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Friday, November 21, 2014
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Published: Monday, 12/25/2000

Olds' glory years were the 1950s and '60s

As a longtime Oldsmobile enthusiast, I enjoyed the editorial “Not so `merry' Oldsmobile.” Your assertion that the car had become “dull and stolid” was an understatement. All through the 1950s and 1960s Olds was an exciting car, but then obviously unimaginative dullards prevailed and brought the brand to its knees and now, out of business.

Many car enthusiasts have, over the years, claimed that their favorite classic was the start of the “muscle era” of automobiles. But in 1949, when Olds introduced the overhead valve Rocket engine, that was the true start. Oldsmobile offered the best of both worlds, a more upscale car, but with muscle. In 1964, with the introduction of the “442” model, another new and fun generation began.

How well I remember Oldsmobile's slogan: “This is not your father's Oldsmobile.” Truer words were never spoken, but by then, Oldsmobile had become a bore and was doomed. As I've heard, fan backlash caused Olds to drop that ridiculous promotional babble.

I haven't owned an Oldsmobile for many years because they are dull and stolid. But I do plan on owning one more, another 1950, my favorite Olds.

WILLIAM A. DUNN

Oak Harbor

A sign of Oldsmobile's closing may have happened in the late 1970s. Right Tool & Die, a minor supplier of stamping dies, was called to Olds' engineering office. After business was completed, the engineer asked me to come with him to an assembly line.

With disgust in his voice he said, “Look at this! We might as well be making Fords!”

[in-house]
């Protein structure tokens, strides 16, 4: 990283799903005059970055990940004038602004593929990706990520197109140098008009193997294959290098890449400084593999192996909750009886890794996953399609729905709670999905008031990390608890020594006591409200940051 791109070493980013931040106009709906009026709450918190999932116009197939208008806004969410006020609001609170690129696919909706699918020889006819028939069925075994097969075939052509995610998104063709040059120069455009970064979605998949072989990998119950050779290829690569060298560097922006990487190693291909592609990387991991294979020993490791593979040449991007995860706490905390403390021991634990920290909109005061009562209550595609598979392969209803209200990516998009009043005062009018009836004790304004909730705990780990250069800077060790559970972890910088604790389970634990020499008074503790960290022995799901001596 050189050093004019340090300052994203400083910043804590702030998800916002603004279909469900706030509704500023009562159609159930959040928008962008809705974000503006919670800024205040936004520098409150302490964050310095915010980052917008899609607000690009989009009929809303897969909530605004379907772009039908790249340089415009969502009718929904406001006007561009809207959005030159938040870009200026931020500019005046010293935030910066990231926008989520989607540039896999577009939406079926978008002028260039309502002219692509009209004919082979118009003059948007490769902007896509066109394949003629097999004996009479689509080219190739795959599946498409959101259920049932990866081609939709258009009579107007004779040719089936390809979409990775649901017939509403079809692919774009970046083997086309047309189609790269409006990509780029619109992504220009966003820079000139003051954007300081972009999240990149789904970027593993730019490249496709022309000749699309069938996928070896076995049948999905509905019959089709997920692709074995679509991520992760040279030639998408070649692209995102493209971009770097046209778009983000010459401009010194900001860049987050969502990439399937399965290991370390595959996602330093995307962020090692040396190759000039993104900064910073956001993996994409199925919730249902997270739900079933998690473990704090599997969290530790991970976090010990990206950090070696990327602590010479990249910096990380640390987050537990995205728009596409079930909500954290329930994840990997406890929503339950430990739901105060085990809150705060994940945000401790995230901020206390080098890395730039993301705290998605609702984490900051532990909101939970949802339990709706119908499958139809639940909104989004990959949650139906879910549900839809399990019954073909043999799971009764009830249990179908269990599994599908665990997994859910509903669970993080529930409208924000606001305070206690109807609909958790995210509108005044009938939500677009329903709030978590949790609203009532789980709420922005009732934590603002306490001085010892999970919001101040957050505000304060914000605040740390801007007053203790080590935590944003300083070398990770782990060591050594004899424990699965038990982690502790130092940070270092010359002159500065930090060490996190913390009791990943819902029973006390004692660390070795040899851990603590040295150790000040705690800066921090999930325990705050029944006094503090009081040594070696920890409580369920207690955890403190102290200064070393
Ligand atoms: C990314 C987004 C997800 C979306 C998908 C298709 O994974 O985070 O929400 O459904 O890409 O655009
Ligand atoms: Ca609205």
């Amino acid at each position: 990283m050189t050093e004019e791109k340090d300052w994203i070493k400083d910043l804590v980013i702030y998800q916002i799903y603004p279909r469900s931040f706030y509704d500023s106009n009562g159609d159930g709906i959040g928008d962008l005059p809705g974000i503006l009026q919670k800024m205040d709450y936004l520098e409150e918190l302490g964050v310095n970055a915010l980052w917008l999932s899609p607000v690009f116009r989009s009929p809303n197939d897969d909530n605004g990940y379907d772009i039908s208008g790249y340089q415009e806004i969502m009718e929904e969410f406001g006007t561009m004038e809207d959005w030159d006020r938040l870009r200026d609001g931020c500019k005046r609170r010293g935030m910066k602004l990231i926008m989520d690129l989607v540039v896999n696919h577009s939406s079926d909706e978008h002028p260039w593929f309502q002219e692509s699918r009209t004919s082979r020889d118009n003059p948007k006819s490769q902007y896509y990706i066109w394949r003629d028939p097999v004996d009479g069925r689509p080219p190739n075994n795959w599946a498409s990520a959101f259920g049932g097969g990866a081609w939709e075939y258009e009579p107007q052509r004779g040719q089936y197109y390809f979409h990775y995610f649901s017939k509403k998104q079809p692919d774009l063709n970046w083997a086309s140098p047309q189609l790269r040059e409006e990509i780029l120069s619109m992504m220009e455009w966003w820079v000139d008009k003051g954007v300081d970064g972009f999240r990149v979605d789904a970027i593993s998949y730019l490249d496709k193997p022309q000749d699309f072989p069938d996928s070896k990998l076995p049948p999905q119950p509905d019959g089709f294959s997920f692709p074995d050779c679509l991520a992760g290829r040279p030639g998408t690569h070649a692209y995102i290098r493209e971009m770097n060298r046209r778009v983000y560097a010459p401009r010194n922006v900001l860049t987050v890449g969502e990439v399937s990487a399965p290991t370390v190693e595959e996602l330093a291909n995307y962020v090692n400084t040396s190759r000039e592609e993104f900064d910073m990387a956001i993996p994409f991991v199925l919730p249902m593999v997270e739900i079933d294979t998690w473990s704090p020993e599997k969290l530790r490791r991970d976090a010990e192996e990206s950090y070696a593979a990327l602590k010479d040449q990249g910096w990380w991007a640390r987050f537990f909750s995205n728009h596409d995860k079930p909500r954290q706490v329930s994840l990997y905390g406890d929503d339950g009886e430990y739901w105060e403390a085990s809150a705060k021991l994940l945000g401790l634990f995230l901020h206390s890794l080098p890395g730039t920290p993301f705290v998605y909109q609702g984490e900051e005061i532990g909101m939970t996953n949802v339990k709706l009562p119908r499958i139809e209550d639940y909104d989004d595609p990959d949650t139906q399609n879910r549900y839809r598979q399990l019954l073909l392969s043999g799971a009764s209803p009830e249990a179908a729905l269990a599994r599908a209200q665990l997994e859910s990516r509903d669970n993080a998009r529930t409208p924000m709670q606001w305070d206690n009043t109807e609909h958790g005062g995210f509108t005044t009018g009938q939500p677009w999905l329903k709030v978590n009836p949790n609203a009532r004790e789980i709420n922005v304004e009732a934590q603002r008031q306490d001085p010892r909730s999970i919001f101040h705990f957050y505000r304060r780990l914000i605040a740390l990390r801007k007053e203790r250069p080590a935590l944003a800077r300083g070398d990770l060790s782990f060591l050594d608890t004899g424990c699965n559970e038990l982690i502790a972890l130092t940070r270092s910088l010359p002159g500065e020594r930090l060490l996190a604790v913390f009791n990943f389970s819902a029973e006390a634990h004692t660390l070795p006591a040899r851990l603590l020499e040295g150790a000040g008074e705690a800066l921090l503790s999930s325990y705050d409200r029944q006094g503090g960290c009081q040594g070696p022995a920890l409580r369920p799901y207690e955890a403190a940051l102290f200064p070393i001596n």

I witnessed Pontiacs coming off the line.

RICHARD LEDERMAN

Romaker Road

Alas, it seems that we must now bid farewell to another institution, Oldsmobile. And while GM may soon cease production of new cars, the memories will live on.

I, for one, will never forget the 18 months and 50,000 miles I had with my brand new blue Olds Cutlass Ciera. I'll never forget the new brakes at 25,000 miles. The air conditioner that died three times, including once on a long, hot summer vacation with the family. The blown head gasket and warped head that were not under warrantee. The repair parts that were out of stock. The cruise control that never quite worked right, and the dealer who couldn't fix it and didn't seem to care. Ah, memories!

And so, farewell, Oldsmobile and don't let the door bump you on the backside as you leave. This is the story I have told friends when they ask me why I now drive a Toyota. Maybe an executive from one of our still-viable car companies will read this and realize that quality is not an option, but should be standard equipment.

STEVE MILLER

Ottawa Lake



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